The state’s bid to become a test site for unmanned drones was rejected today as federal officials picked six other proposals. Arizona Public Radio's Howard Fischer reports.
Congress directed the Federal Aviation Administration last year to select six sites around the country to test the vehicles to be sure they can be safely integrated into airspace with piloted aircraft. Arizona submitted its own proposal citing the wide-open spaces and good year-round weather. But the FAA instead chose two other sites in the Southwest — Nevada and Texas — along with Alaska, New York, North Dakota and Virginia. But Rep. Tom Forese, who was involved in the push, said the announcement may not be a total loss.
“This is a setback,” Forese said. “But right now what’s being done is Arizona is looking to partner up with one of the states that did get a contract.”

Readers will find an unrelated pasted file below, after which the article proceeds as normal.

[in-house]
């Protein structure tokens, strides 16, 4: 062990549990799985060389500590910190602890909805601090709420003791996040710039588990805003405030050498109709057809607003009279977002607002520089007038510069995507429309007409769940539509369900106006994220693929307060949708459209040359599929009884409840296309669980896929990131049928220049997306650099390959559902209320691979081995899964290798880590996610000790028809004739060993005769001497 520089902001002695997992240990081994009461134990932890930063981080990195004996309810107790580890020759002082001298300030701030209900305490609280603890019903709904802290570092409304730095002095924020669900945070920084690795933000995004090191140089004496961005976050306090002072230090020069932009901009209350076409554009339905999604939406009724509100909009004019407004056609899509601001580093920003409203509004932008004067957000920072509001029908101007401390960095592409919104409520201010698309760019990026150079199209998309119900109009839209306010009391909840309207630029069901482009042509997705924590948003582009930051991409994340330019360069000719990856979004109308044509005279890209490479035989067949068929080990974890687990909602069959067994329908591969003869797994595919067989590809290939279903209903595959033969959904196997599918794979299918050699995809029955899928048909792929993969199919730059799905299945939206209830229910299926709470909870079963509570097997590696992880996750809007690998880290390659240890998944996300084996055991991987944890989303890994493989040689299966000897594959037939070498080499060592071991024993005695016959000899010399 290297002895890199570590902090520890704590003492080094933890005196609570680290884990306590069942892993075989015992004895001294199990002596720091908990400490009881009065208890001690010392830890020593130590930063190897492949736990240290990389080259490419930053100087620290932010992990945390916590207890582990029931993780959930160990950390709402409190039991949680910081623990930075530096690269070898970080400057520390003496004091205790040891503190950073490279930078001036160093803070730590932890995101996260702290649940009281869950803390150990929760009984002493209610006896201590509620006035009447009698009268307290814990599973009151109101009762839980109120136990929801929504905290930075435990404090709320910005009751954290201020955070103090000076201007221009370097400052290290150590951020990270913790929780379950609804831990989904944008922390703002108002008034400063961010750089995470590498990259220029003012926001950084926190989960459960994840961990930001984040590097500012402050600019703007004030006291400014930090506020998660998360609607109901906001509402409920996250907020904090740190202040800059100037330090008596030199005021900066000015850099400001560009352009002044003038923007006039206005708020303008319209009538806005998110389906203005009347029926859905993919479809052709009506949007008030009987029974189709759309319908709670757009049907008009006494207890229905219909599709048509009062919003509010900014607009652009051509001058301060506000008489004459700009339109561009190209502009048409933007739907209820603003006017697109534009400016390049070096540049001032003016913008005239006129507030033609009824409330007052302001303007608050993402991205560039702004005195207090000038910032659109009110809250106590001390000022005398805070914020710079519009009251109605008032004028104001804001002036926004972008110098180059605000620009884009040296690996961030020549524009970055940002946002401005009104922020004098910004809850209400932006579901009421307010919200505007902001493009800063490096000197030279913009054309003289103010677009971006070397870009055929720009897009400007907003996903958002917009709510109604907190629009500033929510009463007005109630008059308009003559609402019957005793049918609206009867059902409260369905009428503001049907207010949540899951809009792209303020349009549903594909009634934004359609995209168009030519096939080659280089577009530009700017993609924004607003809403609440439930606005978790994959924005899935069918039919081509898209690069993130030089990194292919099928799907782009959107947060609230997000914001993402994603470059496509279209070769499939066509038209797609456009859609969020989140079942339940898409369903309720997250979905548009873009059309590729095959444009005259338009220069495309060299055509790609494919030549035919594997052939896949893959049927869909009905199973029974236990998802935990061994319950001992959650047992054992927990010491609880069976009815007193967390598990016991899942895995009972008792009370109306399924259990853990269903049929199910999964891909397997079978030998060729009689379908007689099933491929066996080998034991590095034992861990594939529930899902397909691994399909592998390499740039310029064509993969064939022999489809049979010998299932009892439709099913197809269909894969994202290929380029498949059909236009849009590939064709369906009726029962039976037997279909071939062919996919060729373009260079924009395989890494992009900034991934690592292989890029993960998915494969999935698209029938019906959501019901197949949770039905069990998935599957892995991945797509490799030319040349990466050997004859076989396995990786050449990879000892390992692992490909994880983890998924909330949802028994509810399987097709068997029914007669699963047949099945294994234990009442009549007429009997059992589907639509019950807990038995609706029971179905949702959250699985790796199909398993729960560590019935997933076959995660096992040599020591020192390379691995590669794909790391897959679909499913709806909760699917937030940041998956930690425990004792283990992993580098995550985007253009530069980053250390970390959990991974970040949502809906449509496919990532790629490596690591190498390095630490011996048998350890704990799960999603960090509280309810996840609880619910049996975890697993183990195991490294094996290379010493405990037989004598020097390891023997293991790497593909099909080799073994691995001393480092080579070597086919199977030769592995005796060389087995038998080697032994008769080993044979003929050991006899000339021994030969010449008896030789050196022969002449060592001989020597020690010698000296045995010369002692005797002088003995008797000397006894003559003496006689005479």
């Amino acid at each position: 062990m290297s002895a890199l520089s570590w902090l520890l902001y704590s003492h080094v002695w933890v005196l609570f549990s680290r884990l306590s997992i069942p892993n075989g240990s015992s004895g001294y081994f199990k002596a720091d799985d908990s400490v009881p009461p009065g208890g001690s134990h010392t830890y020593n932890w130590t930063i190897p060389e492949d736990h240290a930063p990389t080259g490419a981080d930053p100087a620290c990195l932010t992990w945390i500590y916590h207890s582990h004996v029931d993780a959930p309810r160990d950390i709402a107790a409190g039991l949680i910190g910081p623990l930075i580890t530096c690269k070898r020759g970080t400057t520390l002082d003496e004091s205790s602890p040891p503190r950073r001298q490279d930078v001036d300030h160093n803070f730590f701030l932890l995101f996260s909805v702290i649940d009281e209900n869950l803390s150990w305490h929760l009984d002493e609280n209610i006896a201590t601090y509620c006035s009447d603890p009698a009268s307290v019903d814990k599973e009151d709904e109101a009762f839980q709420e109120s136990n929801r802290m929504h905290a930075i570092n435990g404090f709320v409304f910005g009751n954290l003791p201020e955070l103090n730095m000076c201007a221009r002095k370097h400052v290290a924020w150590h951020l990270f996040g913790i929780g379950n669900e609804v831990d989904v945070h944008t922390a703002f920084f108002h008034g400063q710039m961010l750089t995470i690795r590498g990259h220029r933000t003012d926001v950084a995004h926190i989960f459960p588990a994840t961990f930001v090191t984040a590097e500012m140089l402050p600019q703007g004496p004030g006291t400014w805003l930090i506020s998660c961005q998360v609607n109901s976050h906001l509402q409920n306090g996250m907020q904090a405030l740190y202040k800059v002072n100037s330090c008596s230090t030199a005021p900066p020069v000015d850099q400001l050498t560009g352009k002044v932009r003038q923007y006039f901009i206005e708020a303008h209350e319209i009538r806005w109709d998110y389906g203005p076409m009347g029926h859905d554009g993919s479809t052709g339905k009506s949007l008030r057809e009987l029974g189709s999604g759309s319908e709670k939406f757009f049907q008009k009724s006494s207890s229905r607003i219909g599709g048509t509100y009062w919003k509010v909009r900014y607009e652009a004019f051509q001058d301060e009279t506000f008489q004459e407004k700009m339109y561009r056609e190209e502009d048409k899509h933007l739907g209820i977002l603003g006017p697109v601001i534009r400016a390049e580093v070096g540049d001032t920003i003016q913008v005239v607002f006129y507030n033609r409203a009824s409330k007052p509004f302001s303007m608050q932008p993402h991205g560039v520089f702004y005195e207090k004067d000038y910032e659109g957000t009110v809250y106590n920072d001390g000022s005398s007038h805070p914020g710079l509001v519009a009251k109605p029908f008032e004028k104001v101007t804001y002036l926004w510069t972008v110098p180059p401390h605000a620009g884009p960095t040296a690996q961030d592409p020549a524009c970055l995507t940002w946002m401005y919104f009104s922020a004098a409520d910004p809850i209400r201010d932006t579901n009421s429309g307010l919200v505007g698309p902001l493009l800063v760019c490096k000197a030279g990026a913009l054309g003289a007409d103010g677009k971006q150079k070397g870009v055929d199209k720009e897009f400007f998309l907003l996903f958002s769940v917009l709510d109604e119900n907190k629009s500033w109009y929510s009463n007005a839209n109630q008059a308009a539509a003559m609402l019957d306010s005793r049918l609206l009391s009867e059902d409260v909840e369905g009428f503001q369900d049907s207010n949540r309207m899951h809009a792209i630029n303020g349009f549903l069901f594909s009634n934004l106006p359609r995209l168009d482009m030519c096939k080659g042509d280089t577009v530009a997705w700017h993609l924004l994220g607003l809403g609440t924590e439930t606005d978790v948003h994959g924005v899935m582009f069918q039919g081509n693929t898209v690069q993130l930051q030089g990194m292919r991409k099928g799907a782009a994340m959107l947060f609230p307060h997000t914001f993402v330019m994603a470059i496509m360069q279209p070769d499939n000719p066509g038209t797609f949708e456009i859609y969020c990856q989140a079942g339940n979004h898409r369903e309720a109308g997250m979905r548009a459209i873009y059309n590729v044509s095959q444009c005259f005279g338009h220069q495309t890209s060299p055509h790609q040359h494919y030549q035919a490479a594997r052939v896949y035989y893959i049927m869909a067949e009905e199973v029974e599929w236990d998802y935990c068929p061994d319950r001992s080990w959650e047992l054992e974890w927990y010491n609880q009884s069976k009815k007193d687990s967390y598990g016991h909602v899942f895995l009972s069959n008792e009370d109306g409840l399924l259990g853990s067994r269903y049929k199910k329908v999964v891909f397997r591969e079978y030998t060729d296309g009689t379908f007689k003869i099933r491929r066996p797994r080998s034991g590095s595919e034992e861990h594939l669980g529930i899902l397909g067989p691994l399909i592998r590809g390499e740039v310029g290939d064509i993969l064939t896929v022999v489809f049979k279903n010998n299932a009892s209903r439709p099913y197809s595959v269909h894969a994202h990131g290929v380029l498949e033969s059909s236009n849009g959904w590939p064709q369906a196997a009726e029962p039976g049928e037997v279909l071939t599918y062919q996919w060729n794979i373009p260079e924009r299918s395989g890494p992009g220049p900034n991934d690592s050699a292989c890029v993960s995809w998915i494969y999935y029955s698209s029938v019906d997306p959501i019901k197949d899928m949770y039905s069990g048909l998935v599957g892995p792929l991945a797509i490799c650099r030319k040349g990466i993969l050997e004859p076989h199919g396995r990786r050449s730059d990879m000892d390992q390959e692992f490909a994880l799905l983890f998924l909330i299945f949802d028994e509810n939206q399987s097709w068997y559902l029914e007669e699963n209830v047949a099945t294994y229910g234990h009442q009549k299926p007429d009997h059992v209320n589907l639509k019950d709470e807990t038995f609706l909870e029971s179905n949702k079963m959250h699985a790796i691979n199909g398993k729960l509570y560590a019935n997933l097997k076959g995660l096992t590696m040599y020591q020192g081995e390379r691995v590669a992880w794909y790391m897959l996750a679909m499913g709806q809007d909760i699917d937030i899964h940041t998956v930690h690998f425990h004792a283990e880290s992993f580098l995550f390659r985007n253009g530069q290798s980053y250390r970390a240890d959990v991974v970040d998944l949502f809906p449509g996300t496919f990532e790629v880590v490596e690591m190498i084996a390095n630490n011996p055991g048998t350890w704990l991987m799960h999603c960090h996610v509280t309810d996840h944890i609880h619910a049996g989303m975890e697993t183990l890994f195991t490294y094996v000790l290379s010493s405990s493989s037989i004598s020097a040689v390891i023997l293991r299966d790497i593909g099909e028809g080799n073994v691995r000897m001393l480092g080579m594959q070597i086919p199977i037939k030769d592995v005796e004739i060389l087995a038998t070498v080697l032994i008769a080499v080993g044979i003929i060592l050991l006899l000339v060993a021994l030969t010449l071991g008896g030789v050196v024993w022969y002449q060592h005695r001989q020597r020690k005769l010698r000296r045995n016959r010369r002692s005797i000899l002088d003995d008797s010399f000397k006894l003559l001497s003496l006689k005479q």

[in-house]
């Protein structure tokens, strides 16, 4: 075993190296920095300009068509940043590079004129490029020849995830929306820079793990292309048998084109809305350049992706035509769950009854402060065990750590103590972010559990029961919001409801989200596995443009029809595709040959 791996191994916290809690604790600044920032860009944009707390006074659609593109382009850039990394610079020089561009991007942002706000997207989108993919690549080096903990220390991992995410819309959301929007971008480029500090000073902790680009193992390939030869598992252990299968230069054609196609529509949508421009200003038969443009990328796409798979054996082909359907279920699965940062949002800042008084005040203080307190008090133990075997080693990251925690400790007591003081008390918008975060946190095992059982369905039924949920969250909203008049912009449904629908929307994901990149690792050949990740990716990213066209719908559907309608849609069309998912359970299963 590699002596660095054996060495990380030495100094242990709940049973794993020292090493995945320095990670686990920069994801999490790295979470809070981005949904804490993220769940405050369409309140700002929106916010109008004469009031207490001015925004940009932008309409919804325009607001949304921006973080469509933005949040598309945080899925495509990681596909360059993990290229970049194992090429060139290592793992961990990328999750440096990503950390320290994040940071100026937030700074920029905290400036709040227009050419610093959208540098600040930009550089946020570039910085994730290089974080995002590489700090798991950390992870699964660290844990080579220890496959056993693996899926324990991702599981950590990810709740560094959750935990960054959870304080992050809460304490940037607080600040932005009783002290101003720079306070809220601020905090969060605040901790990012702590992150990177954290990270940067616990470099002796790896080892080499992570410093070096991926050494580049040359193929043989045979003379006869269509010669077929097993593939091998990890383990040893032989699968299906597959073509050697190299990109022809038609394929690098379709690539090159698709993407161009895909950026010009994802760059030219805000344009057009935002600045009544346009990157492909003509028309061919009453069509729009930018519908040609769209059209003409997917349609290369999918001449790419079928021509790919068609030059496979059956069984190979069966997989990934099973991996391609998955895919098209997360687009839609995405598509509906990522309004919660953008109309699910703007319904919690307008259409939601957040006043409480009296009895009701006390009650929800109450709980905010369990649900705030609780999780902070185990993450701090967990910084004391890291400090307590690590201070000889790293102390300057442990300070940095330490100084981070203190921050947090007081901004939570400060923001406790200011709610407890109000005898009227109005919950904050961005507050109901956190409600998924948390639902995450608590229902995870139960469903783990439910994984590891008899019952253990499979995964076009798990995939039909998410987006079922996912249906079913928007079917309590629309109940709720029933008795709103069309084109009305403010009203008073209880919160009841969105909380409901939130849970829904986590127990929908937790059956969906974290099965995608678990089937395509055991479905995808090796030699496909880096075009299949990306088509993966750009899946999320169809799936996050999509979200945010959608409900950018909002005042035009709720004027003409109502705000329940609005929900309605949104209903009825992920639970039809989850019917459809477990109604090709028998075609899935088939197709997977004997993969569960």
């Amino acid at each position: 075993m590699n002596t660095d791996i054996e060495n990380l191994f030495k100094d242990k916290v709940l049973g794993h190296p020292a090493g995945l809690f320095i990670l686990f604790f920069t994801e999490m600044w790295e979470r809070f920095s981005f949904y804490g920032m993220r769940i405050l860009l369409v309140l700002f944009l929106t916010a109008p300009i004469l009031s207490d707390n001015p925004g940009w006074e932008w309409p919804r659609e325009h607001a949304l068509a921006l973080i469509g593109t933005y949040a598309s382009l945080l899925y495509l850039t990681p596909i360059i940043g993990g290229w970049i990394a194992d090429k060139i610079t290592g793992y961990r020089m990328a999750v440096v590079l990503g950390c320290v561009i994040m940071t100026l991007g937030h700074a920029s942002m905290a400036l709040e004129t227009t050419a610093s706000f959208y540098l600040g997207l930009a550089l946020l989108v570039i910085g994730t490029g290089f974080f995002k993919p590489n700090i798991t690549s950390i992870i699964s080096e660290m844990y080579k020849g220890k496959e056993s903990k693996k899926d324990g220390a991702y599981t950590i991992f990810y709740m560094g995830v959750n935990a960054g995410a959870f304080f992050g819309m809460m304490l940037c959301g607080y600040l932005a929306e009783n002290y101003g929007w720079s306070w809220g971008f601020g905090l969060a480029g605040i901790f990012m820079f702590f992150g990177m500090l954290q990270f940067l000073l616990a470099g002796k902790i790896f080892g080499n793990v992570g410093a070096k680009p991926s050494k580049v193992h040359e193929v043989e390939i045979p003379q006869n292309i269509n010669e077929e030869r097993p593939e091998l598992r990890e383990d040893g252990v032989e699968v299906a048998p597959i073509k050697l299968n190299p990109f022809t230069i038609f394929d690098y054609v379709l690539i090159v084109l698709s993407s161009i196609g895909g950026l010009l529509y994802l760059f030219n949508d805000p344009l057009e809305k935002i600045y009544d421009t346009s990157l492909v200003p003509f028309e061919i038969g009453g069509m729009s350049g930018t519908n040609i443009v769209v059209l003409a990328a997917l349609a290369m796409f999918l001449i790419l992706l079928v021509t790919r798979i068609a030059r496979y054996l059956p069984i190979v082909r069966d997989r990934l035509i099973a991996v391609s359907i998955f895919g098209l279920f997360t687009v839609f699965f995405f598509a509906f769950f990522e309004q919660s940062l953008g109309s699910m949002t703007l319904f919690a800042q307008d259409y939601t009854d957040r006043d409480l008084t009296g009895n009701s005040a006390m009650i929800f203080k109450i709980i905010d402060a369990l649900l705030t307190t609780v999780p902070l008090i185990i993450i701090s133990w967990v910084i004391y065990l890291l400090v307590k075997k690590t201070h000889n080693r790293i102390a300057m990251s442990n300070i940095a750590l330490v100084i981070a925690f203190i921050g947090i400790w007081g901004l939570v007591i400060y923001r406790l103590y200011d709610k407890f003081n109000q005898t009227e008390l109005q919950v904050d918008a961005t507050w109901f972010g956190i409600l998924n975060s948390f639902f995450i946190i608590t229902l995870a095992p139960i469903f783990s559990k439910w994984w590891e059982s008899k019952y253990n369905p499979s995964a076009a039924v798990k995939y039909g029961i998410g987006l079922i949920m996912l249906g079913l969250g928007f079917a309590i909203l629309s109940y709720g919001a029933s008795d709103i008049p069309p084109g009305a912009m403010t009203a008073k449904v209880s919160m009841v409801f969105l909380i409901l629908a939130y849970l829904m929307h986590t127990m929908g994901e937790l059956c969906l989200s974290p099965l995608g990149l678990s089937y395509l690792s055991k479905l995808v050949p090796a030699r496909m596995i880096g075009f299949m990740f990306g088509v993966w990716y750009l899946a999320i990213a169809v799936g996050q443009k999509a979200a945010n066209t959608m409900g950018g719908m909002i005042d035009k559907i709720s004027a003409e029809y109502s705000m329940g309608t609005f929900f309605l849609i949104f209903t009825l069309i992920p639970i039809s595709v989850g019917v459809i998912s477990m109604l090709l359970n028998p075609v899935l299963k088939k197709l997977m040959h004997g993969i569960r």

Forese said that, if nothing else, the state might be able to help train the pilots who will be flying the remote-controlled aircraft. Forese also said he believes politics was involved in the final selection. But, pressed for specifics, he provided little more than a generic charge.
“Well, is there anything that’s not political?” Forese said.
The FAA decision to select other sites comes despite the fact that Gov. Jan Brewer made a personal bid for the contract earlier this year, meeting in Washington with officials from the FAA and the Department of Transportation.